"The faster you close the output gap, the faster you get to that threshold where you start to see inflationary pressures."
But inflation remains benign for now. Unit labor costs, the price of labor per single unit of output, rose at only a 0.5 percent rate in the second quarter after advancing at a downwardly revised 2.3 percent pace in the first quarter.
They were previously reported to have increased at a 6.7 percent rate in the January-March period. Unit labor costs rose 2.1 percent compared to the second quarter of 2014.
Compensation an hour increased at a 1.8 percent rate in the second quarter after rising at a downwardly revised 1.1 percent pace in the first quarter.
Compensation was previously reported to have increased at a 3.3 percent rate in the first quarter. It was up 2.4 percent compared to the second quarter of 2014.
A separate report from the Commerce Department showed wholesale inventories increased 0.9 percent in June, higher than the 0.7 percent rise the government had forecast in the advance second-quarter GDP estimate.
June data on factory inventories and imports published last week suggested the GDP growth estimate could be revised to as high as a 3 percent rate.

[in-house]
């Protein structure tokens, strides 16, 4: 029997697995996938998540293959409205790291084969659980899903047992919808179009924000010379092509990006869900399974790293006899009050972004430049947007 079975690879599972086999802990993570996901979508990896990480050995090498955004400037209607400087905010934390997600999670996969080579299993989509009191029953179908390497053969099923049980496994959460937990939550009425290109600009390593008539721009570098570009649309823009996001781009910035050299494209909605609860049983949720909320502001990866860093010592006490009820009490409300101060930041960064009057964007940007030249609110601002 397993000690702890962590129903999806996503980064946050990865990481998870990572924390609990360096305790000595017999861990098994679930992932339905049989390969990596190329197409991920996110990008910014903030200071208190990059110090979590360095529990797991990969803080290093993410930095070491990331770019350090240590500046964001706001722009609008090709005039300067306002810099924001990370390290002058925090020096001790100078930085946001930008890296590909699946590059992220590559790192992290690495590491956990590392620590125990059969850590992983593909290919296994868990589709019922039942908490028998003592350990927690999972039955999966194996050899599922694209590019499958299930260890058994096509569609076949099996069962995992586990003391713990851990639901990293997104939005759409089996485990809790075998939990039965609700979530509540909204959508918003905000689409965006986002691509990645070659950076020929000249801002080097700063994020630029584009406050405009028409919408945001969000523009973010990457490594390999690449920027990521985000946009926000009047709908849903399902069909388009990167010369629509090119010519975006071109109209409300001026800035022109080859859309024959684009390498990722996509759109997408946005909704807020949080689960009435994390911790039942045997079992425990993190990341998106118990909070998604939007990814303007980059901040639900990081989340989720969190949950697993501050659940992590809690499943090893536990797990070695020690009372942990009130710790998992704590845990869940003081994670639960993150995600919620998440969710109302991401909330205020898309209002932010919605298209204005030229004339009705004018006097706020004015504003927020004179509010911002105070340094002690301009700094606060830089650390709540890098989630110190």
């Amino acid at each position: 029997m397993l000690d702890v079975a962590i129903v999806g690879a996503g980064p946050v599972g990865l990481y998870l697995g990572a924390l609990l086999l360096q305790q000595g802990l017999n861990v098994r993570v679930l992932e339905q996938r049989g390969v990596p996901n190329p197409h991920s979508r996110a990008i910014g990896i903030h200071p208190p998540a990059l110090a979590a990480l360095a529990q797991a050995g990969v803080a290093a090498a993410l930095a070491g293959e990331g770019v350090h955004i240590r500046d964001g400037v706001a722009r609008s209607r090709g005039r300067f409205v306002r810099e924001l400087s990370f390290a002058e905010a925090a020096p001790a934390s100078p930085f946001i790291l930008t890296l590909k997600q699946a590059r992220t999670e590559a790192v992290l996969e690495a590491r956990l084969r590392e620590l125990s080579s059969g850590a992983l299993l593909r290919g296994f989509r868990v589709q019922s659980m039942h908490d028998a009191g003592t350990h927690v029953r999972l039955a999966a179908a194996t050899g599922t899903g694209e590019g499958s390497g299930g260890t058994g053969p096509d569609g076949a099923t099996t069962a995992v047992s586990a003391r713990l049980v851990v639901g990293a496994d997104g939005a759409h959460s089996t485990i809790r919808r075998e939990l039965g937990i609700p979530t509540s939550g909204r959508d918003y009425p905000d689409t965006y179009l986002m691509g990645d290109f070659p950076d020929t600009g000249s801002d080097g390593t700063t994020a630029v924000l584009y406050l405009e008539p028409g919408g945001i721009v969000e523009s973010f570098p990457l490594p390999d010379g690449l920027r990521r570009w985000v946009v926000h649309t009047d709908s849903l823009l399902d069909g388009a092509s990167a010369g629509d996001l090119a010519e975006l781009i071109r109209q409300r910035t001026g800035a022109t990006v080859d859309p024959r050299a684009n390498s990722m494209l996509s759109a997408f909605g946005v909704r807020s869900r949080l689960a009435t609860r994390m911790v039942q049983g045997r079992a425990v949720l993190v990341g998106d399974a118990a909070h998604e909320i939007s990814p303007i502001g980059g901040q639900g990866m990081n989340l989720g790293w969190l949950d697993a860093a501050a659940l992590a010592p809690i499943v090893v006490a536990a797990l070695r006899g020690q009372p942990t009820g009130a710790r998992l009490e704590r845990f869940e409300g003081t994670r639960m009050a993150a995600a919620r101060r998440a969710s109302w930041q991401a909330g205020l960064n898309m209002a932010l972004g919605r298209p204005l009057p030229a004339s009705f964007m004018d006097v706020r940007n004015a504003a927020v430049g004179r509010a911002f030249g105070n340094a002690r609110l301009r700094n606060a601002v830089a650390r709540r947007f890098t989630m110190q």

9 Numbers That'll Tell You How the Economy's Really Doing
Productivity Rebounds in 2Q, but Trend Still Soft
The gross domestic product measures the level of economic activity within a country. To figure the number, the Bureau of Economic Analysis combines the total consumption of goods and services by private individuals and businesses; the total investment in capital for producing goods and services; the total amount spent and consumed by federal, state, and local government entities; and total net exports. It's important, because it serves as the primary gauge of whether the economy is growing or not. Most economists define a recession as two or more consecutive quarters of shrinking GDP.
The CPI measures current price levels for the goods and services that Americans buy. The Bureau of Labor Statistics collects price data on a basket of different items, ranging from necessities like food, clothing and housing to more discretionary expenses like eating out and entertainment. The resulting figure is then compared to those of previous months to determine the inflation rate, which is used in a variety of ways, including cost-of-living increases for Social Security and other government benefits.